President Obama Talks About "the Idea that Built America"
06:04 PM EST
President Barack Obama watches as workers explain the process of assembling connecting rods and pistons during a tour of the Detroit Diesel Facility in Redford, Mich., Dec. 10, 2012. (Official White House Photo by Lawrence Jackson)
President Obama was in Detroit today to talk about the economy -- how companies are reinvesting in American workers and why it's so important to extend tax cuts for middle class families.
"I believe America only succeeds and thrives when we’ve got a strong and growing middle class," he said to the crowd at the Daimler Detroit Diesel Plant. "I believe we’re at our best when everybody who works hard has a chance to get ahead; that they can get a job that pays the bills; that they’ve got health care that they can count on; that they can retire with dignity and respect, maybe take a vacation once in a while -- nothing fancy, just being able to pack up the kids and go someplace and enjoy time with people that you love; make sure that your kids can go to a good school; make sure they can aspire to whatever they want to be. That idea is what built America."
In many ways, the Detroit Diesel Plant is an example of a resurgence in American manufacturing. Eight years ago, the workers started building axles in addition to engines. Today, President Obama announced that Daimler is investing $120 million into the plant, which will support 115 new jobs building transmissions and turbochargers, as well.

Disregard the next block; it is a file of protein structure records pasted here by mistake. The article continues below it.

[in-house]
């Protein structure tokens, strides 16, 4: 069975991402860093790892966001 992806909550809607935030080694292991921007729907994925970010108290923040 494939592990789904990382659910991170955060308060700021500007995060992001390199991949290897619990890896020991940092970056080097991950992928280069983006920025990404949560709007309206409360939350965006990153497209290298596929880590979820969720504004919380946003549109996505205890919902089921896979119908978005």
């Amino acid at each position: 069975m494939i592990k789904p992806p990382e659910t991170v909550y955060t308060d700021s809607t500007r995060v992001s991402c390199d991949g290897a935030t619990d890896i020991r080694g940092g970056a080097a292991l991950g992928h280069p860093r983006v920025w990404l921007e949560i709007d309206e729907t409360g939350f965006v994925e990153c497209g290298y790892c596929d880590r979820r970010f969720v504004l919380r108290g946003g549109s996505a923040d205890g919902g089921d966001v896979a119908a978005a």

The President described how that was part of a broader trend.
"Over the past few years, it’s become more expensive to do business in countries like China. Our workers have become even more productive," he said. "Our energy costs are starting to go down here in the United States. And we still have the largest market. So when you factor in everything, it makes sense to invest here, in America."
The result is a climate where manufacturing jobs are growing at rate we've not matched since the 1990s. In the past 33 months, private employers in this country have created 5.5 million new jobs.
And President Obama pressed lawmakers to keep that momentum going.
"If Congress lets middle-class taxes go up, economists will tell you that means people will spend nearly $200 billion less than they otherwise would spend," he said. "Consumer spending is going to go down. That means you've got less customers. Businesses get fewer profits. They hire fewer workers. You go in a downward spiral. Wrong idea."